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Transfus Med. 2011 Dec;21(6):408-16. doi: 10.1111/j.1365-3148.2011.01105.x. Epub 2011 Sep 5.

Evaluation of two detection methods of microorganisms in platelet concentrates.

Author information

1
Colsan - Associação Beneficente de Coleta de Sangue, São Paulo, SP, Brazil. albertonig@nefro.epm.br

Abstract

BACKGROUND:

The performance of a bacterial 16S ribosomal DNA real-time polymerase chain reaction (PCR) assay was evaluated and validated with an automated culture system to determine its use for screening of platelet concentrates (PCs).

STUDY DESIGN AND METHODS:

PCs were spiked with suspensions of Escherichia coli, Serratia marcescens, Staphylococcus epidermidis and St. aureus at 1, 10, and 100 colony-forming units (CFUs) mL and stored for 5 days. DNA amplification was performed using real-time PCR. The BacT/ALERT was used as a reference method and samples were inoculated into an aerobic culture bottle; for the PCR assay, aliquots were drawn from all (spiked) PCs on days 0 to 5 of storage.

RESULTS:

Real-time PCR detected only the gram-positive bacteria in PCs spiked with low bacterial titres (1 CFU mL) after 48 h; however, it was able to detect all positive samples in PCs spiked with 10 CFU mL of either gram-positive or gram-negative bacteria after 48 h. In addition, real-time PCR detected all positive samples in PCs spiked with high gram-positive bacterial titres (100 CFU mL) after 24 h. On the other hand, the BacT/ALERT system showed positive results in all samples within 24 h.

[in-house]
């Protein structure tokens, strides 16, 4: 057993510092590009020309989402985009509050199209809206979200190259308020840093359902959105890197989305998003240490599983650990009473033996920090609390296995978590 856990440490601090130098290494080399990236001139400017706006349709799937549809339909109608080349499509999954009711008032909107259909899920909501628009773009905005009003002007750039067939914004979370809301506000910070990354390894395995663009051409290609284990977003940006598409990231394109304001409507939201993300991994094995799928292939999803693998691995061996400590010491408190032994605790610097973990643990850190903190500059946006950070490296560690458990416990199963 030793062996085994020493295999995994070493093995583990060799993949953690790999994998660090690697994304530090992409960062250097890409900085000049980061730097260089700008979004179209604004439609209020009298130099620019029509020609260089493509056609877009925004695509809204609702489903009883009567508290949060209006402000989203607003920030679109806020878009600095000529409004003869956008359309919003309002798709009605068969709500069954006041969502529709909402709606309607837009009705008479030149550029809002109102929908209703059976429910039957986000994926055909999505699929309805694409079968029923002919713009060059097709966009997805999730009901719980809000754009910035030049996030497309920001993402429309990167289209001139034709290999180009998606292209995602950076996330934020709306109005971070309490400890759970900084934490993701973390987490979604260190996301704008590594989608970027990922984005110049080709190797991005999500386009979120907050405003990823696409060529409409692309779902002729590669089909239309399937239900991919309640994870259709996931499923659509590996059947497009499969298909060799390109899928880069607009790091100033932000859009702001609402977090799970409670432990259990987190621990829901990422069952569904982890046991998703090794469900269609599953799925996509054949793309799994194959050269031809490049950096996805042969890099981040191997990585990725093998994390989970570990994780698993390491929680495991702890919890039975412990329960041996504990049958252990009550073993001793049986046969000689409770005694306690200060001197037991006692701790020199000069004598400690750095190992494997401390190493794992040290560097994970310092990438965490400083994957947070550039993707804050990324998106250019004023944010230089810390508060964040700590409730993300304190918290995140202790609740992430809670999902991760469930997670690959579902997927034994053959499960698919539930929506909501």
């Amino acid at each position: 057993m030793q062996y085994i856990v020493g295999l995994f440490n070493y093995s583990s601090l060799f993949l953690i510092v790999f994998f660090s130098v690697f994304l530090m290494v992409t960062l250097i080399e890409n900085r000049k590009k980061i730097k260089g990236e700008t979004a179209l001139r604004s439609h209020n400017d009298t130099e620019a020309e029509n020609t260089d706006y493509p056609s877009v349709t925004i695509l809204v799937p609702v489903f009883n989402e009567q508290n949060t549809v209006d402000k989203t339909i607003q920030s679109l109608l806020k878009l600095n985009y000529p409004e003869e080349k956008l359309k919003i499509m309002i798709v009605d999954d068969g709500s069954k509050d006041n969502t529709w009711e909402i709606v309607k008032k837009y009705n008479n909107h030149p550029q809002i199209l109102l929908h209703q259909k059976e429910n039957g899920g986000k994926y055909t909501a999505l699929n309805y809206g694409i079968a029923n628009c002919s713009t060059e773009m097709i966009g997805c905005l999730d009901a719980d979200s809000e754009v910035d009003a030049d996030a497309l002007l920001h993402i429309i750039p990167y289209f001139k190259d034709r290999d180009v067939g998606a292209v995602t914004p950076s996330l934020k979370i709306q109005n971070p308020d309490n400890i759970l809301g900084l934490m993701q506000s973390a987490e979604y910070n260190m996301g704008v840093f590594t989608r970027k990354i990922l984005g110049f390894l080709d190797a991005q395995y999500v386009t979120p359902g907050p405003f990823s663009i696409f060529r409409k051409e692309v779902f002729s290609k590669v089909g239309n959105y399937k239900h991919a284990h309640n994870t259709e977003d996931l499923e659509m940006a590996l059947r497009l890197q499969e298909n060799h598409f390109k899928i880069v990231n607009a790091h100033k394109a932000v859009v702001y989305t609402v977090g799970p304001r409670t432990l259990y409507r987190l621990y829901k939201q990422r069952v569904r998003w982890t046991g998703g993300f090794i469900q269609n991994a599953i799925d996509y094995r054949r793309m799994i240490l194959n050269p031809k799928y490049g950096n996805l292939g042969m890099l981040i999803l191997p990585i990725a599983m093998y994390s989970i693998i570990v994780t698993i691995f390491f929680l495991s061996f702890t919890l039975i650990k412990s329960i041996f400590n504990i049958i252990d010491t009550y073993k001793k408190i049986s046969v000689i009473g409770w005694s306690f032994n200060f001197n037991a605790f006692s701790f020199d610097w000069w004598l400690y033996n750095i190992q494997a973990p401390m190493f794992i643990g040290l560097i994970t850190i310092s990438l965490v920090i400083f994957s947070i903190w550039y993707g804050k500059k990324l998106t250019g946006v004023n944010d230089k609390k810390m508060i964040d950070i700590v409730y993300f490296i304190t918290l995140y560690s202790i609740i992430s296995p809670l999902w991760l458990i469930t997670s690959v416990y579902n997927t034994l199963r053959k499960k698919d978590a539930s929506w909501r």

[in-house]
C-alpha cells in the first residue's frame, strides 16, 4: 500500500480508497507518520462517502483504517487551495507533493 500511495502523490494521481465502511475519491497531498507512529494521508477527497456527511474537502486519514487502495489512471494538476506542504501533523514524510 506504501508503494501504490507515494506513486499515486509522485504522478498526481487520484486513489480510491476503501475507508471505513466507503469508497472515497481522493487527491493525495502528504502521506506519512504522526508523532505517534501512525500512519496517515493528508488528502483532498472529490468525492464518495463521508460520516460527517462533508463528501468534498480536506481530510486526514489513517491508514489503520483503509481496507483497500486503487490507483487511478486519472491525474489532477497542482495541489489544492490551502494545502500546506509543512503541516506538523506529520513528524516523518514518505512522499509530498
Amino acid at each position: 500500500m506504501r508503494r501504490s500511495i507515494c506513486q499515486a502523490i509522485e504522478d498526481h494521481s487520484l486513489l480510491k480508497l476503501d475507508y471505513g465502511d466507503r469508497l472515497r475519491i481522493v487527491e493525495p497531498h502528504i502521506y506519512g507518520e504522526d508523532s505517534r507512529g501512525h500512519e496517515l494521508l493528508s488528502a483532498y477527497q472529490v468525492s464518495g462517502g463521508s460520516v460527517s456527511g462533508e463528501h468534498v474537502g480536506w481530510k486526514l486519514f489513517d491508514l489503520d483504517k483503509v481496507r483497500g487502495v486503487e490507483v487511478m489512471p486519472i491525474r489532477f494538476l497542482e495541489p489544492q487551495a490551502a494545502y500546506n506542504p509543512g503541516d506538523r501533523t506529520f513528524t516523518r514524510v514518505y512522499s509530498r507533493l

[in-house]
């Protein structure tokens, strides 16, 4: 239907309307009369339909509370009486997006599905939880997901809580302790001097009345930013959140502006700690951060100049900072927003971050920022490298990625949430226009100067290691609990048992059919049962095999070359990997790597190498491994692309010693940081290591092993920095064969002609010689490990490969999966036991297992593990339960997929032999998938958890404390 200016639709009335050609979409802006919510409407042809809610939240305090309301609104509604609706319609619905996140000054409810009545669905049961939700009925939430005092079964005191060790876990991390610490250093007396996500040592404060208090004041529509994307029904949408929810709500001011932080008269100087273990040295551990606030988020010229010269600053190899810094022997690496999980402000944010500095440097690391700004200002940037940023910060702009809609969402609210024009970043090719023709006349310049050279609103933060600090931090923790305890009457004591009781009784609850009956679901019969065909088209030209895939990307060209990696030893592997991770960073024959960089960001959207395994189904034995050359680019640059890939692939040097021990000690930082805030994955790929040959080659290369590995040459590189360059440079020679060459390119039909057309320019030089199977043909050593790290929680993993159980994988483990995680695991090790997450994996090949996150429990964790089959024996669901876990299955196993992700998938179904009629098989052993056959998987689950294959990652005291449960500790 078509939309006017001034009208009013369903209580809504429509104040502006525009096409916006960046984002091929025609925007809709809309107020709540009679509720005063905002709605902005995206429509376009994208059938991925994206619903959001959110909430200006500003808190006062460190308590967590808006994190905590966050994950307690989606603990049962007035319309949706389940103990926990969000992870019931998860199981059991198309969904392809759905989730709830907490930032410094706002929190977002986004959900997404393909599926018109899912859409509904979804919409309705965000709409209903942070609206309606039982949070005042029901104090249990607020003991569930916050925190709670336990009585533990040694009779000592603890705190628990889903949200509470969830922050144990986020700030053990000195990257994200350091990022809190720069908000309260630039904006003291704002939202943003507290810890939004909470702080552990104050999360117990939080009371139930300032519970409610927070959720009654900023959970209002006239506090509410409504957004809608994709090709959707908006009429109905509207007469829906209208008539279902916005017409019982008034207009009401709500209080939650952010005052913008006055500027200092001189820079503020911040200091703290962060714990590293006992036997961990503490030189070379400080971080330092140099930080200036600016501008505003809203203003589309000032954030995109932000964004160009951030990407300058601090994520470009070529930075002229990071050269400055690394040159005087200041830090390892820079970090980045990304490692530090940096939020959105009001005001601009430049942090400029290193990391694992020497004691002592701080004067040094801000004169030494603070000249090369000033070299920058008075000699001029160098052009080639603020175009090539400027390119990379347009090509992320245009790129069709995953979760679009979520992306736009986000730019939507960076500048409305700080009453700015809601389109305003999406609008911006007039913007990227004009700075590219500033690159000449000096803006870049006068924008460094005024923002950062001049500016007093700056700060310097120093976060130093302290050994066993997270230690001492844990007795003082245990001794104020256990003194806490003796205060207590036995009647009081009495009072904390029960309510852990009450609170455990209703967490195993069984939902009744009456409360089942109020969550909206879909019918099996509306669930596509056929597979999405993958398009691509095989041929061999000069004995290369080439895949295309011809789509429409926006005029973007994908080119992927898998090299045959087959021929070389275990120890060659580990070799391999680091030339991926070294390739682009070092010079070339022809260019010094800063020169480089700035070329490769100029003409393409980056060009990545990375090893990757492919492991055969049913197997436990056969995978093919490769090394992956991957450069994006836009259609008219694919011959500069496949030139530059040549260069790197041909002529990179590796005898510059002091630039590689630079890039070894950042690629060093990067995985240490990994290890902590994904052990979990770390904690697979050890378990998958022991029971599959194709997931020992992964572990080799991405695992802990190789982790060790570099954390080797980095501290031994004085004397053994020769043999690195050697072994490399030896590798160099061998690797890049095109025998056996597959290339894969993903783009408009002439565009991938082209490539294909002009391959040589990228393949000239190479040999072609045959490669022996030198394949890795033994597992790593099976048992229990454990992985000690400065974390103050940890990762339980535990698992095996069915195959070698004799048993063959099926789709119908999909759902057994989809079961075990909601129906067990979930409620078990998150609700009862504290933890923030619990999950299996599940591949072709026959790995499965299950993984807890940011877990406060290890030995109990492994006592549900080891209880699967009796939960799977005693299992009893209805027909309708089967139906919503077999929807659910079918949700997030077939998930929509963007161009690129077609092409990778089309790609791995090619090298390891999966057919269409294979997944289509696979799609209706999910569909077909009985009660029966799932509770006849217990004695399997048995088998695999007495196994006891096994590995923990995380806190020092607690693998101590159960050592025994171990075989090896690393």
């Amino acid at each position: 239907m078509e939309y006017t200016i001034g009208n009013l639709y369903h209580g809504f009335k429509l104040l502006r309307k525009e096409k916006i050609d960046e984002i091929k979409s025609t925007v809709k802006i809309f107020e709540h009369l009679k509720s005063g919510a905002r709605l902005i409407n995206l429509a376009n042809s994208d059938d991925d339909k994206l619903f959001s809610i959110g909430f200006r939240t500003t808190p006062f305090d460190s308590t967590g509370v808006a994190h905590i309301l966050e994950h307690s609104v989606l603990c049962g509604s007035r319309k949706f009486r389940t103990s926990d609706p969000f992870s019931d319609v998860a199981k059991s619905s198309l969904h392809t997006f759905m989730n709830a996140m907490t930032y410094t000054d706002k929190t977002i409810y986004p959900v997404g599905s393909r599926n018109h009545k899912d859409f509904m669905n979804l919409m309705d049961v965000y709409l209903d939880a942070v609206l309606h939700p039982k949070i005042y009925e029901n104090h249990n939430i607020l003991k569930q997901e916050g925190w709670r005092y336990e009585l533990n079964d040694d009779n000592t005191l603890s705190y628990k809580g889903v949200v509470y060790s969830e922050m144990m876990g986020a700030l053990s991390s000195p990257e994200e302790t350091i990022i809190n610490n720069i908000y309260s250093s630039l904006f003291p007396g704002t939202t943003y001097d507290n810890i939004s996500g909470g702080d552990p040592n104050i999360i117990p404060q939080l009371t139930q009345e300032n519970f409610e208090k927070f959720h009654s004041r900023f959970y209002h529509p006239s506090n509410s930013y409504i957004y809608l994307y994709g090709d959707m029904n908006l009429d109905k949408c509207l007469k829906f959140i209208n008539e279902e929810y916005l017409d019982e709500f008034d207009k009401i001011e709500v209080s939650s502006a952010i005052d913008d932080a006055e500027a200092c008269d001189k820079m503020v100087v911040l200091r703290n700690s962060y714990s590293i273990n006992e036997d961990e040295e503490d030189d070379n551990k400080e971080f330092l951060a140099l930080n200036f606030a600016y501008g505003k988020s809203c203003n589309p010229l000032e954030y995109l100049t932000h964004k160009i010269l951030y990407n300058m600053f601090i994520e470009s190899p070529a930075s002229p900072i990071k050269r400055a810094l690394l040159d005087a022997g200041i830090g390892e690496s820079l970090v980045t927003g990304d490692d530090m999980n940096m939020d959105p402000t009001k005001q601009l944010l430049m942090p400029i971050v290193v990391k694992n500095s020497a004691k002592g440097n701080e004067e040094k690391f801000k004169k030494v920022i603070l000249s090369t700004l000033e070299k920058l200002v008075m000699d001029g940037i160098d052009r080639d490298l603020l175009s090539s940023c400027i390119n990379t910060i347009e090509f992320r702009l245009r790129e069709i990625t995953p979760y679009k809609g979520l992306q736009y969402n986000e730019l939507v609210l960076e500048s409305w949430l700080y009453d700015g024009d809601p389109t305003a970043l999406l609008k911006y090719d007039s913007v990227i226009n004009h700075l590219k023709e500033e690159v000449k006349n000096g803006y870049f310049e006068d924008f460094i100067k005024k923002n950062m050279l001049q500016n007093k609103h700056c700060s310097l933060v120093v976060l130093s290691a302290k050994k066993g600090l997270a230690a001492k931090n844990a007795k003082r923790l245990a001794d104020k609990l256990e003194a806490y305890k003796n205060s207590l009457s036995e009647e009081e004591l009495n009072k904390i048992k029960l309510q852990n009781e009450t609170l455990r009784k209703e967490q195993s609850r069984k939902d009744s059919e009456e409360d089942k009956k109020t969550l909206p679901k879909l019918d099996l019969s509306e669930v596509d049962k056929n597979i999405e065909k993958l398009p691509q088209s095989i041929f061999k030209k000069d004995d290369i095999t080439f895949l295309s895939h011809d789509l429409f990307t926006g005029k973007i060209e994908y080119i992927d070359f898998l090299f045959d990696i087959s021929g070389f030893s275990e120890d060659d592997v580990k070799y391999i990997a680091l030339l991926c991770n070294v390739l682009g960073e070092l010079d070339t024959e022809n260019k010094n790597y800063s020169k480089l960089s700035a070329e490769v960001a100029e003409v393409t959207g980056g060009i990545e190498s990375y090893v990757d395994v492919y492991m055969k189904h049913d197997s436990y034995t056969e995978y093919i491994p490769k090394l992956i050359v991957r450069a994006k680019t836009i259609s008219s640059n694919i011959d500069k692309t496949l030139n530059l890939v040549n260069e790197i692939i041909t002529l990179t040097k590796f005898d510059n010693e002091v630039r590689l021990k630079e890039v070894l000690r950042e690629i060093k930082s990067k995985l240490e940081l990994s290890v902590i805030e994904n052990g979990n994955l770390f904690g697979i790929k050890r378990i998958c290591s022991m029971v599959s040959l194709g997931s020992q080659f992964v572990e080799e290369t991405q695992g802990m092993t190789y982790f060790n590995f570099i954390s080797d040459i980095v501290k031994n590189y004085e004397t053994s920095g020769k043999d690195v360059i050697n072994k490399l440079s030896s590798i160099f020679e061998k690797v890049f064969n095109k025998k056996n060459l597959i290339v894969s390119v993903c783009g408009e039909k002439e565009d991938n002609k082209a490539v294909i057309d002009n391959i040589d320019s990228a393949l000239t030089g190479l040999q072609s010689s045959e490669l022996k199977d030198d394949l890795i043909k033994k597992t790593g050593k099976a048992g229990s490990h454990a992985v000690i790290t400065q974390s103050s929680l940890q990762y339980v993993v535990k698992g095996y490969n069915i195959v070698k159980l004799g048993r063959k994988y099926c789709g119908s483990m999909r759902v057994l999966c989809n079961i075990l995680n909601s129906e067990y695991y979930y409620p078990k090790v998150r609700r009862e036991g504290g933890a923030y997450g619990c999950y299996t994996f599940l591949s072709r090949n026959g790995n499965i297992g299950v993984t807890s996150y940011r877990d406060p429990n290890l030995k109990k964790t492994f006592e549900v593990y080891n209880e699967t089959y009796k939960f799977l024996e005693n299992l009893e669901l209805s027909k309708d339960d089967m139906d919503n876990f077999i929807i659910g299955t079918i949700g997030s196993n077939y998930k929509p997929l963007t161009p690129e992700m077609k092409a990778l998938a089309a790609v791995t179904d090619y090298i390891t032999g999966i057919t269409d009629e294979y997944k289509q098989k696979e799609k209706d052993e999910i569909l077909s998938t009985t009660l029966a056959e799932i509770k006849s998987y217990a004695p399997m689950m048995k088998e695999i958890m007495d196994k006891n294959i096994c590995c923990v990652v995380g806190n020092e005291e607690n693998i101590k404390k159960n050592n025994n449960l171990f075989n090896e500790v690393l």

CONCLUSION:

The BacT/ALERT method is more sensitive and should continue to be the gold standard for identifying bacterial contaminations in blood samples. The real-time PCR approach can be used for the screening of PCs for microbial detection before they are released from blood centres or shortly before they are used in blood transfusion, and thus allow an extended shelf life of the platelets.

[Indexed for MEDLINE]

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